Five Yukon athletes, so far, have committed to play varsity

Nicole Farkas signs on to join the Olds College basketball team. (Photo submitted)Nicole Farkas signs on to join the Olds College basketball team. (Photo submitted)
Volleyball player Alex Shultz committed to the Northern Alberta Institute of Technology. (Photo submitted)Volleyball player Alex Shultz committed to the Northern Alberta Institute of Technology. (Photo submitted)
Ecko Kirk signs with the Southern Alberta Institute of Technology. (Photo submitted)Ecko Kirk signs with the Southern Alberta Institute of Technology. (Photo submitted)
Swimmer Hannah Kingscote shows off her new University of Northern Colorado gear after signing with the bears. (Photo submitted)Swimmer Hannah Kingscote shows off her new University of Northern Colorado gear after signing with the bears. (Photo submitted)

Five Yukon athletes, so far, have committed to playing varsity sports at North American universities this fall, furthering their athletic pursuits.

Quinn Howard

Volleyball player Quinn Howard will be joining the Northern Alberta Institute of Technology (NAIT) Ooks.

“It is great news, I’m really excited for next year and hopefully everything goes well,” said Howard.

Howard said when choosing a school he opted for the institution that offered the best balance between athletics and academics.

“I didn’t really have a main choice for the team necessarily,” said Howard. “The program I’m taking, carpentry, was my main goal and whatever school fit that category is what I was aiming for.”

Howard, who played club ball in Alberta, will be playing outside as a power hitter of the Ooks. The coach, Howard said, he knew previously.

“I knew him personally and he sold me on the program,” said Howard.

What kind of athlete can the Ooks expect?

“One that is hardworking and willing to adapt,” said Howard. “Being a player up here you don’t always get high-end volleyball so I’ll be adapting to that.”

Howard said he’s been on five or six Team Yukon squads. He last played for the Yukon in 2019 at the Western Canada Games. He also made the 2020 Arctic Winter Games team.

When at NAIT, Howard said he will use what he learned in the Yukon, his volleyball and teammate skills at his new school.

“Being a leader up here I’ll be bringing some of those skills down there,” said Howard.

He added he is a strong competitor who is willing to work for what he wants to achieve.

Alex Shultz

The Northern Alberta Institute of Technology will have a feared team featuring two Yukoners. Joining Howard at NAIT is Alex Shultz.

“It will be nice to have a familiar face on the team so I won’t be alone. We’ve been playing together since Grade 7 so we are pretty good friends,” said Shultz.

Making a post-secondary team has been a goal of Shultz’s for a while.

“It is kind of a dream come true,” said Shultz. “It is kind of crazy because I have been dreaming of this since Grade 8. Making it to university volleyball is kind of crazy.”

Shultz will be taking personal training at NAIT and after two years said he hopes to transfer to the University of Alberta for kinesiology.

“Originally, I hadn’t been interested in trades, I wanted to be in the sports health field, but when I found the personal training program was transferable to the kinesiology program it was an easy yes for me,” said Shultz.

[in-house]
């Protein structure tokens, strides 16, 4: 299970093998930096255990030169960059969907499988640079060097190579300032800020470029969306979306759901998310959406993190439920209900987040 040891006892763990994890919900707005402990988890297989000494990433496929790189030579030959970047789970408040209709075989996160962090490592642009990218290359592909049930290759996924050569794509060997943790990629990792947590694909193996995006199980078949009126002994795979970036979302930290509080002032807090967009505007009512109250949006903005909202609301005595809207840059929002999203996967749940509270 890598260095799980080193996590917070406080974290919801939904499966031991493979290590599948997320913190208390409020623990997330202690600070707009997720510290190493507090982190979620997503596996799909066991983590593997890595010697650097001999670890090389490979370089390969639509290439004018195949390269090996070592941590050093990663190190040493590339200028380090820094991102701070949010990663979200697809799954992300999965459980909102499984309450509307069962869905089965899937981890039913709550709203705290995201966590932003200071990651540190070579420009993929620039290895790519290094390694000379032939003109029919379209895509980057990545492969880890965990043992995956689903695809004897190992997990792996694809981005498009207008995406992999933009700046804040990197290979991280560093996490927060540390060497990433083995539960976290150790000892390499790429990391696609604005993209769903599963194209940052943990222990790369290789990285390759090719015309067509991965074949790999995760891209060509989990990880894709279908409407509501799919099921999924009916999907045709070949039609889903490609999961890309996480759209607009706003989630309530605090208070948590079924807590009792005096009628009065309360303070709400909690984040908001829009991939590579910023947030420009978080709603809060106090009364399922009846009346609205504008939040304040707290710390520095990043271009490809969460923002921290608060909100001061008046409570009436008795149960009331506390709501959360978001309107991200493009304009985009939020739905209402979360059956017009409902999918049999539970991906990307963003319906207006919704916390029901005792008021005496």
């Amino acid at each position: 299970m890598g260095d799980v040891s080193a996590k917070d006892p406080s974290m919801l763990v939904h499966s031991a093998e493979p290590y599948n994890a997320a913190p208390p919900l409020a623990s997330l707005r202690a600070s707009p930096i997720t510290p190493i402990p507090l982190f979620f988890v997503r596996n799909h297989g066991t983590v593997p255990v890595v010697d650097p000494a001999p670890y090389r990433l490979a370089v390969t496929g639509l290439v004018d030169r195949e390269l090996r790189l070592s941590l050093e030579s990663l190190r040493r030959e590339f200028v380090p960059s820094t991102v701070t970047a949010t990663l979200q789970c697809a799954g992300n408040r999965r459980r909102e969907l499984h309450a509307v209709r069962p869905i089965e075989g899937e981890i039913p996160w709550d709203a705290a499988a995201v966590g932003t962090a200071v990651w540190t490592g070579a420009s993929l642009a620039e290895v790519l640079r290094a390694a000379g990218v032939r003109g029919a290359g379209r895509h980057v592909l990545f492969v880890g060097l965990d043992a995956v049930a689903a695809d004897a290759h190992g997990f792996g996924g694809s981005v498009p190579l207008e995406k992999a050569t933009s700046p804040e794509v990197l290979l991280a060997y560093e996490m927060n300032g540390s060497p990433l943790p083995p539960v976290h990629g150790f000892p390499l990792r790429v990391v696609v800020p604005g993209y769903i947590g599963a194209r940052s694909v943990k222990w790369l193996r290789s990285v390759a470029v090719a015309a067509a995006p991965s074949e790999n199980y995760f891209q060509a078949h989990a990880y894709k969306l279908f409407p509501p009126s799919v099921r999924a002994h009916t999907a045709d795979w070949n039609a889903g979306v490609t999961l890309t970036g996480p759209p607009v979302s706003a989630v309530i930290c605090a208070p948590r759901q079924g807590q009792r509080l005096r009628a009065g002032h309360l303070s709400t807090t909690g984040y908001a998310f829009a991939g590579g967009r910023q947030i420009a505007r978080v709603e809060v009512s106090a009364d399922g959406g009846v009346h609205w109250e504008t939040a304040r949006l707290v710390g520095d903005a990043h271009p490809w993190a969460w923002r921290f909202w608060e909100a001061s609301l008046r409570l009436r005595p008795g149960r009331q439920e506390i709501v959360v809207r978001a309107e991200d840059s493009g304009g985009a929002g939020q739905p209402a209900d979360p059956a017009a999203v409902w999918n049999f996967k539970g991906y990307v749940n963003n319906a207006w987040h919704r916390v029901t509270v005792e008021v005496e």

“I definitely took into consideration what I am going to do after volleyball.”

Shultz, who plays middle and during the club season started practising on the right side, said he has spoken with his coaches about what they will expect from him.

“They warned me I won’t be playing a lot, but if I keep working hard then I’ll make it,” said Shultz. “I’m going to just keep working as hard as I can. It will be lots of work and time in the gym. Working really hard on my form and just trying to get better at the sport.”

Growing as an athlete in the Yukon taught him the importance of hard work.

“You need to work really hard to make the team,” said Shultz. “Throughout my volleyball career, I definitely had some bad times where I didn’t make the team because I thought I was good enough.

“Now, I’m working harder and harder because I want to play. I don’t want to be on the bench.”

Nicole Farkas

Basketball player Nicole Farkas will be taking her talents to Olds College to become the newest Bronco.

Farkas, who will be studying sports management, said she was mulling several options before deciding on Olds.

“I had other choices,” said Farkas. “I got my Arctics coach Sean McCarron to email a bunch of schools in Alberta and send film to see what they would say, and I decided on Olds.”

Farkas has played on several Yukon teams, including the Western Canada Games squad and would have represented the Yukon at the cancelled 2020 Arctic Winter Games.

Although she has not met her teammates, she said they can expect a hard-working athlete who is willing to learn anything.

Playing basketball in the Yukon, Farkas said she had to find creative ways to continue to improve. This is a lesson she will bring with her to post-secondary career.

“Being a basketball player here there isn’t much female competition,” she said.

Farkas has been taking every opportunity to get on the court, practicing with the senior boys team at Vanier and with Wolf Pack squads. She also plays in the Filipino league.

“It’s been about getting as much basketball in as I can in a small territory to help me further improve and be ready for the next level. Especially with COVID, I’ve been finding ways to get better,” she said.

Ecko Kirk

Haines Junction hockey player Ecko Kirk is no stranger to playing Outside as she currently plays for Pilot Mound, a hockey academy in Manitoba.

Come fall, Kirk will be headed to the Southern Alberta Institute of Technology in Calgary to join the Trojans.

“I was definitely relieved when I found a school,” said Kirk, who will be studying nutrition before hopefully transferring to a paramedic program. “I had a couple of offers, but when I talked to the coach I realized it was the place for me and I was really relieved and happy.”

When she hits the rink for the first time with her teammates, Kirk said they can expect a team-oriented player.